Members of the Polish adult (aged 18–89 years) general population were surveyed as part of an omnibus survey (http://obop-arch.tnsglobal.pl/omnimas) in which respondents were asked to address social, political and consumer topics. The survey was conducted between 6th and 11th May 2011 by a Polish company (TNS OBOP http://www.obop.com.pl) using a random route sampling technique. First, a sample of 1210 groups of people living together in a household were randomly selected from all Polish households. Then an interviewer visited the households and invited the adult person who most recently had a birthday to participate in an interview. If this person was absent then a new visit date was scheduled (in the next 2–4 days) or if it was impossible then adult with the next most recent birthday was selected (from the same household).

Data was collected through face-to-face interviews and Computer Assisted Personal Interviews (CAPI). Every respondent was informed about the study and provided verbal consent, which was documented as an answer to initial survey question.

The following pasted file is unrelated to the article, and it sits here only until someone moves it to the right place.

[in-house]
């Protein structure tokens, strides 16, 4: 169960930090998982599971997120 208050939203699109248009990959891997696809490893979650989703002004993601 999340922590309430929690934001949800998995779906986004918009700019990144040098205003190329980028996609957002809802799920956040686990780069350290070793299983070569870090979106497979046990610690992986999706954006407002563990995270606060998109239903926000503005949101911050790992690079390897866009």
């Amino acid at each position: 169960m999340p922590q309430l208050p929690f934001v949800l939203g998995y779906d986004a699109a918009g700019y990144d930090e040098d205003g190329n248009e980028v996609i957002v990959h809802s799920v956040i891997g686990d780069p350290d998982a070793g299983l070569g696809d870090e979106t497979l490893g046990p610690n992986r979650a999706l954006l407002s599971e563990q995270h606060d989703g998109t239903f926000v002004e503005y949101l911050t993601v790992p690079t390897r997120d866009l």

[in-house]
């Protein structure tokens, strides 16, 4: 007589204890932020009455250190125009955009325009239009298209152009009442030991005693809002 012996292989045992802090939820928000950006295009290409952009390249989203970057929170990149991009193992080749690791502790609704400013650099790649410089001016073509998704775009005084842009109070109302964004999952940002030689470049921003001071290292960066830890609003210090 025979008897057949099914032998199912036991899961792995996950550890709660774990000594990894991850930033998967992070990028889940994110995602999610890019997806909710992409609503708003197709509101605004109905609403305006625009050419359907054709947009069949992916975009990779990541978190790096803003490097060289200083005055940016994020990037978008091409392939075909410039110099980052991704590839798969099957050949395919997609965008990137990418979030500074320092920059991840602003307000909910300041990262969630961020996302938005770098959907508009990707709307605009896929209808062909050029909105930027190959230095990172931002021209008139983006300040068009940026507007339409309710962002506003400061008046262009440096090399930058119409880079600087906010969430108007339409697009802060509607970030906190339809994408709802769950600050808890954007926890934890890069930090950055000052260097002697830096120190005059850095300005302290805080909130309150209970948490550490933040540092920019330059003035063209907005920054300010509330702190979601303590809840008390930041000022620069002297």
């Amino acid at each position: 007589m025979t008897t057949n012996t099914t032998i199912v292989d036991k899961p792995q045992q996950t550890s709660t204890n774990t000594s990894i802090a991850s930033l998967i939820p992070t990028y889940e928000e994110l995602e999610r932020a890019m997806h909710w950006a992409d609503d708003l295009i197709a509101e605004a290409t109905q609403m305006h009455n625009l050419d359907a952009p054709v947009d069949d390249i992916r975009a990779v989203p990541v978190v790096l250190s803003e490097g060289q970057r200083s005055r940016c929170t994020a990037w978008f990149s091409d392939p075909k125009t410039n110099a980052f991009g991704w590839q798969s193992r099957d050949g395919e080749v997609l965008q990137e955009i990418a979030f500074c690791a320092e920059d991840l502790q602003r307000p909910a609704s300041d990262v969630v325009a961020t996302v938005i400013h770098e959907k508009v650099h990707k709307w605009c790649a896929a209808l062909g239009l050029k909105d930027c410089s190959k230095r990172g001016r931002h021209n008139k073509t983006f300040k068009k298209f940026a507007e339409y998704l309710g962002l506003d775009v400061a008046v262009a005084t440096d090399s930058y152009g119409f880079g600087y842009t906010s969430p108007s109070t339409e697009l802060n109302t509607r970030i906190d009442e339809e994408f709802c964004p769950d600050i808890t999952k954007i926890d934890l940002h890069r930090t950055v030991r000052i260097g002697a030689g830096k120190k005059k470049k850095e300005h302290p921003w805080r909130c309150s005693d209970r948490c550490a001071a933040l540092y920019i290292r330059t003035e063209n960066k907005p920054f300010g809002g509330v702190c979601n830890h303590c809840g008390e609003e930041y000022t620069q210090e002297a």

The sample was representative for the Polish population stratified for gender, age, education level, region (voivodeship) and the number of inhabitants living in the area. The region in which respondents lived were formally classified as rural or urban. Rural areas included villages defined as units of compact settlement or dispersed settlements with existing functions of agricultural or related services or tourism, having no rights or status as a town, nor local community facilities such as a town hall or public offices. A town was defined as a settlement having mostly concentrated housing and non-agricultural functions, possessing town rights or the status of a town pursuant to provisions of separate laws [18], [19].